NEW YORK (CBSNewYork/AP) — Federal regulators who concluded that an engineer’s sleep apnea caused a deadly Metro-North train derailment in the Bronx adopted several recommendations Wednesday for better screening of such disorders, including a call for improved physician training.
The National Transportation Safety Board, meeting in Washington, approved all the conclusions and recommendations in a staff report that examined five Metro-North Railroad accidents in New York and Connecticut in 2013 and 2014.
“We noted a rising trend of accidents and incidents in passenger rail,” said Christopher Hart, acting chairman of the NTSB. “Today’s recommendations — have the potential to reverse this trend.”
U.S. Sen. Charles Schumer said he was “pleased that the NTSB’s final recommendations reflect the need to change that culture of safety.”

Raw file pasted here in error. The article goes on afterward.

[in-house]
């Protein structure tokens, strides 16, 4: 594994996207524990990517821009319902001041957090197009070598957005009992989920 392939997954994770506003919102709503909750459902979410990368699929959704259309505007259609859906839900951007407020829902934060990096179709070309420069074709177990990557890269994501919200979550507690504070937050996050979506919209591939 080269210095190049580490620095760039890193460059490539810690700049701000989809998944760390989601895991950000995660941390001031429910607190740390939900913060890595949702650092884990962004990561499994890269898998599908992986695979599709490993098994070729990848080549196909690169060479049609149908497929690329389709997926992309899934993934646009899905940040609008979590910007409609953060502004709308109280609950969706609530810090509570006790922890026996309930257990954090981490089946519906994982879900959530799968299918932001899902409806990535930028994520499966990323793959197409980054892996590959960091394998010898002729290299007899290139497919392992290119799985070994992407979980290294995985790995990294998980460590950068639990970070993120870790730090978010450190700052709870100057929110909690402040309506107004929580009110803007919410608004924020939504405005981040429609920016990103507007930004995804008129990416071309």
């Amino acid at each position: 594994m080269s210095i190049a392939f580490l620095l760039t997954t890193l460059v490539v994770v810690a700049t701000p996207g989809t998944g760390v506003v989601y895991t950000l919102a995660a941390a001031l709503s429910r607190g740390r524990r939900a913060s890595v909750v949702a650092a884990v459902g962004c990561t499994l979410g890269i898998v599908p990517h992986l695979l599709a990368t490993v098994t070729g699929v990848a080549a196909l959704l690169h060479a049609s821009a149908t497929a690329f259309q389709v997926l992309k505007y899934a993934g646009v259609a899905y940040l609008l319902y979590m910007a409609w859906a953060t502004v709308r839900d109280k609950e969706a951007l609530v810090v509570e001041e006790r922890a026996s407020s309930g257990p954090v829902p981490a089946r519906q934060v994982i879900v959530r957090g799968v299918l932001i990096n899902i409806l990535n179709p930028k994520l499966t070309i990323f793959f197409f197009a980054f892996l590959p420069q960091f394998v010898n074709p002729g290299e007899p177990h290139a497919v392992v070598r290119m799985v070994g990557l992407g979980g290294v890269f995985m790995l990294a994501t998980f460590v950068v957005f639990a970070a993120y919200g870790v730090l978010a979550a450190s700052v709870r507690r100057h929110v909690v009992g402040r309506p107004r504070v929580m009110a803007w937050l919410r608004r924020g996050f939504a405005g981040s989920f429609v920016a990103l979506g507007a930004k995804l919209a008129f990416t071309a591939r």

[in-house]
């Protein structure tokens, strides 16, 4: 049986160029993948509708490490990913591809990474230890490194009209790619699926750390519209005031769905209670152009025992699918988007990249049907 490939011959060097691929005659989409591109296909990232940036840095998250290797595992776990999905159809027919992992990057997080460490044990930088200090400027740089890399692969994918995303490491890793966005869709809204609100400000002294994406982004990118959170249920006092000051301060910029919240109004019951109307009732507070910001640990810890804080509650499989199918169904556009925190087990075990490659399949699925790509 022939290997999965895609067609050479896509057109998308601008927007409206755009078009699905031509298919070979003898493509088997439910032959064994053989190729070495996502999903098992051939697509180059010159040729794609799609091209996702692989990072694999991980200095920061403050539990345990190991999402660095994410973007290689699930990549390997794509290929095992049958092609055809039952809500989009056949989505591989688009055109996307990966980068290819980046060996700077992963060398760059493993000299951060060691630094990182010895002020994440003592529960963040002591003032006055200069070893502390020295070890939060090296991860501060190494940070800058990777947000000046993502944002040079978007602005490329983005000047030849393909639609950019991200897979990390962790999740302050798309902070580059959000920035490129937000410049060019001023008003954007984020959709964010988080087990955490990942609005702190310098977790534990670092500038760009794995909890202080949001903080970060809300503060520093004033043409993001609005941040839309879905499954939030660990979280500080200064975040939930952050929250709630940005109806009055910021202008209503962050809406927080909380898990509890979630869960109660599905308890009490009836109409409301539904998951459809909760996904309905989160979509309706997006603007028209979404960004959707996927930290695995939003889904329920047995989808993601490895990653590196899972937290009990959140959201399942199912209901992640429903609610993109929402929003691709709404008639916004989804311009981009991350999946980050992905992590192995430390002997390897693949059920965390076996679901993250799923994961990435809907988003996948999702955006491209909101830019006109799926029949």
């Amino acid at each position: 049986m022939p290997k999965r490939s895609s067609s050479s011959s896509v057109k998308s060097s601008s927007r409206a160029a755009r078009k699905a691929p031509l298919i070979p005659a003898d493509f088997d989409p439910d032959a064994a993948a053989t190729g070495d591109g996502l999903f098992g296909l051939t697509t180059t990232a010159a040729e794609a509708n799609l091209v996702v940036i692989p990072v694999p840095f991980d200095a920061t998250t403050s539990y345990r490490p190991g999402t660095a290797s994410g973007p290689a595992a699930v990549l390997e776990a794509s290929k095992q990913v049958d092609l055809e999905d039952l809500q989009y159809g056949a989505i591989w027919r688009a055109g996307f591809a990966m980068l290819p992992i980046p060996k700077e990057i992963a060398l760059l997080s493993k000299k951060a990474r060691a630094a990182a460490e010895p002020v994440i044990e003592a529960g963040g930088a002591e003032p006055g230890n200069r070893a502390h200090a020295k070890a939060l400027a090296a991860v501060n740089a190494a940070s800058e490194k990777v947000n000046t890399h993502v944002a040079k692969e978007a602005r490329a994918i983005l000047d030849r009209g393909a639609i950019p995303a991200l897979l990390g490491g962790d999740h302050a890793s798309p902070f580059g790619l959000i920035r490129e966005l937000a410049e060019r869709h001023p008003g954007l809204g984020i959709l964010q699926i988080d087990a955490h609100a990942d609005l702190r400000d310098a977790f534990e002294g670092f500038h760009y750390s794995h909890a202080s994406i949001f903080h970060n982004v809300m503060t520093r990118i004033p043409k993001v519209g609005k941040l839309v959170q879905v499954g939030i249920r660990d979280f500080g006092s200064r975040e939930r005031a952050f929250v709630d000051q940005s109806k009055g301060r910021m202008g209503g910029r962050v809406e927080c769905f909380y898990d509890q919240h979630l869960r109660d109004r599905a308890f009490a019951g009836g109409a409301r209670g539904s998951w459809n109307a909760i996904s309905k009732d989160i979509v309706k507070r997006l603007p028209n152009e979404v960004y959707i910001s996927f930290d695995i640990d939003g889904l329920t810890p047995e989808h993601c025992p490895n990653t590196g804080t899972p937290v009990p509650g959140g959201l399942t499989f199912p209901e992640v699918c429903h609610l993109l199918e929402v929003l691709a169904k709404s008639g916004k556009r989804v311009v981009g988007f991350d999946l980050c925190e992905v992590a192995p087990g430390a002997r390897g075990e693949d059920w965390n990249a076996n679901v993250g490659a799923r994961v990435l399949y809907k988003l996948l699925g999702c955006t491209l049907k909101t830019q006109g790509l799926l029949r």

“The recent tragedies involving Metro-North trains have demonstrated time and again that this rail line emphasized on-time performance above an honest concern for, and investment in safety for commuters and rail workers alike,” Schumer said in a statement. “These expert NTSB recommendations, involving track safety, improved training and more, must be rules of the rails and will undoubtedly help prevent future tragedies.”
Among the Metro-North accidents was a Dec. 1 derailment that killed four people near the Spuyten Duyvil station.
The NTSB said last month that engineer William Rockefeller had fallen asleep at the controls because he had a severe, undiagnosed case of sleep apnea.